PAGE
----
Where are the pages of yesteryear?

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On a gray day on the Maine coast, my heart is heavy for the termination of the page program in the U.S. House of Representatives. OK, you don’t care, and why should you? In an age of text messaging and pdfs, the program can’t convince the bean-counting leaders of the House that it’s worth the $5 million annual price tag, and it probably never delivered much in the way of quantifiable value anyway.

But in January of 1967, when I was a junior in high school, my folks drove me down to Washington to take up residence in a Capitol Hill boarding house for a six-month stint as a House page. In those days there was no official page dormitory. The four of us who lived chez Bertha Columbus arose at 5:30, made our way to the top floor of the Library of Congress for a few hours at the Capitol Page School, then traipsed over to the House floor, where we proceeded to stick copies of the Congressional Record into their covers and proceeded to spend the day on various errands around the Hill, most of which could easily have been performed by the adult clerks and messengers who inhabited the joint. We ate lunch in one of the House cafeterias, dinner in this or that Capitol Hill greasy spoon, and those of us staying longer than a month or so generally found ourselves a short-term rental apartment.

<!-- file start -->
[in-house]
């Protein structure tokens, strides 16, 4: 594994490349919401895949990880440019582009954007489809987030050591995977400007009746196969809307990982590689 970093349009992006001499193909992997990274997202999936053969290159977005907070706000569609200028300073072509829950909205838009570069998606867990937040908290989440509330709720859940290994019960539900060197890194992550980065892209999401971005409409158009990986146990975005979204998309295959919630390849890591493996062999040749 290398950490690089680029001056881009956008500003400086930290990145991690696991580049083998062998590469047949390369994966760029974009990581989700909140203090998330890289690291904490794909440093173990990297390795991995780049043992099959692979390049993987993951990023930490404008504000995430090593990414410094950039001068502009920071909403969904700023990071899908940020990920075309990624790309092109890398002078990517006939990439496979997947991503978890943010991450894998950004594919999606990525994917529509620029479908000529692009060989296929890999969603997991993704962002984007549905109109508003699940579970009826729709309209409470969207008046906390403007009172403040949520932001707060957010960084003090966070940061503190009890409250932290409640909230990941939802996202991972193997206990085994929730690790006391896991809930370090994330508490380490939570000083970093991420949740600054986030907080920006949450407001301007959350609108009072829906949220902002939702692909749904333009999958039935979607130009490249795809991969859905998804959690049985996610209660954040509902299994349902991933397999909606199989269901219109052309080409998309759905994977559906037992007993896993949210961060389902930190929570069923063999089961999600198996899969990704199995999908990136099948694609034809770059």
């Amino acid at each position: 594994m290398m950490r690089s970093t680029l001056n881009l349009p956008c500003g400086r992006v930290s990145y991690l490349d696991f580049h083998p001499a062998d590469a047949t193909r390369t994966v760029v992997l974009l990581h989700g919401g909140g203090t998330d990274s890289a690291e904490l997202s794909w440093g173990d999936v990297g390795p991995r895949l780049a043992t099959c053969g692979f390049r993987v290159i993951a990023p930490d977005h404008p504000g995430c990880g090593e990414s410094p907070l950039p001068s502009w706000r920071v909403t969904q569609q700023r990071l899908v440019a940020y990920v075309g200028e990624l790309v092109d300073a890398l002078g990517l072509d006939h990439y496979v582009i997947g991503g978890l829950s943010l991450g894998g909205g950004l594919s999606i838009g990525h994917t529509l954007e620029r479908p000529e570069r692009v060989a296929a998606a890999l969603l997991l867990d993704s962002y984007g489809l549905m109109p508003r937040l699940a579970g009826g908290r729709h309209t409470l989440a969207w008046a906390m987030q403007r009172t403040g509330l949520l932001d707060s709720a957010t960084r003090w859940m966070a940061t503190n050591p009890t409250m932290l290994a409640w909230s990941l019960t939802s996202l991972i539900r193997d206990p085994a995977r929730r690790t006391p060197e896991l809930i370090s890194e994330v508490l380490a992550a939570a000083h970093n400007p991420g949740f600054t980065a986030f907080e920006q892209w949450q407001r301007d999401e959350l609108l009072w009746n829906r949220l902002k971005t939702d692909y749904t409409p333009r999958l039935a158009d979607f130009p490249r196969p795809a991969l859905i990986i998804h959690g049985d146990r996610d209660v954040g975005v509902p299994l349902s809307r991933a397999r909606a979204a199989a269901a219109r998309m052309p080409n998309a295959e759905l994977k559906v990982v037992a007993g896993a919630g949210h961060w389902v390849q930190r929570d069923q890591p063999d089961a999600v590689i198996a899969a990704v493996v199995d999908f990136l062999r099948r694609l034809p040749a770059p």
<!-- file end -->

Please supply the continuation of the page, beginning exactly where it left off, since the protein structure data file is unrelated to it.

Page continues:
What a curious place the House was! You got to know which offices were nice and which were naughty, as you picked your way around the spittoons that bespoke an institution still stuck in the 19th century. It ran on patronage and my patron was Peter Rodino, the 10-term congressman from New Jersey who was yet to achieve fame as chair of the House Watergate committee. Deep in the Capitol bowels was the pages’ cloakroom, where we dropped our things and which even had its own doorman, a perpetually exasperated Puerto Rican named Frankie Garcia. Frankie, whose right arm was crippled in World War I, owed his position to having been the Democrats’ sacrificial candidate to run against Fiorello LaGuardia back in the 20s. There were few lesser serfs.

Among the grand seigneurs was L. Mendel Rivers, the silver-haired warhawk from Charleston, S.C. who chaired the Armed Services Committee. With Vietnam turning into the great national morass, it wasn’t a very happy time for him or, indeed, for just about any other member, so in June, when Israel succeeded in routing three Arab armies in the time it took for God to create the world, a giddiness of biblical proportions descended upon the House. As various members wandered around the floor sporting black eye patches, I walked into the Democratic cloakroom to find Rivers standing beside the lunch counter and declaiming to everyone within earshot, “Now, I don’t want to hear anyone saying anything against mah Jews. Why, I’d trade 100 F-111s for one Mo-shay Dayan!”

  • What a great experience!
    I, too, felt a pang at the news. Never was a page, but was keenly interested in the idea for a high school year. Wish I’d done it.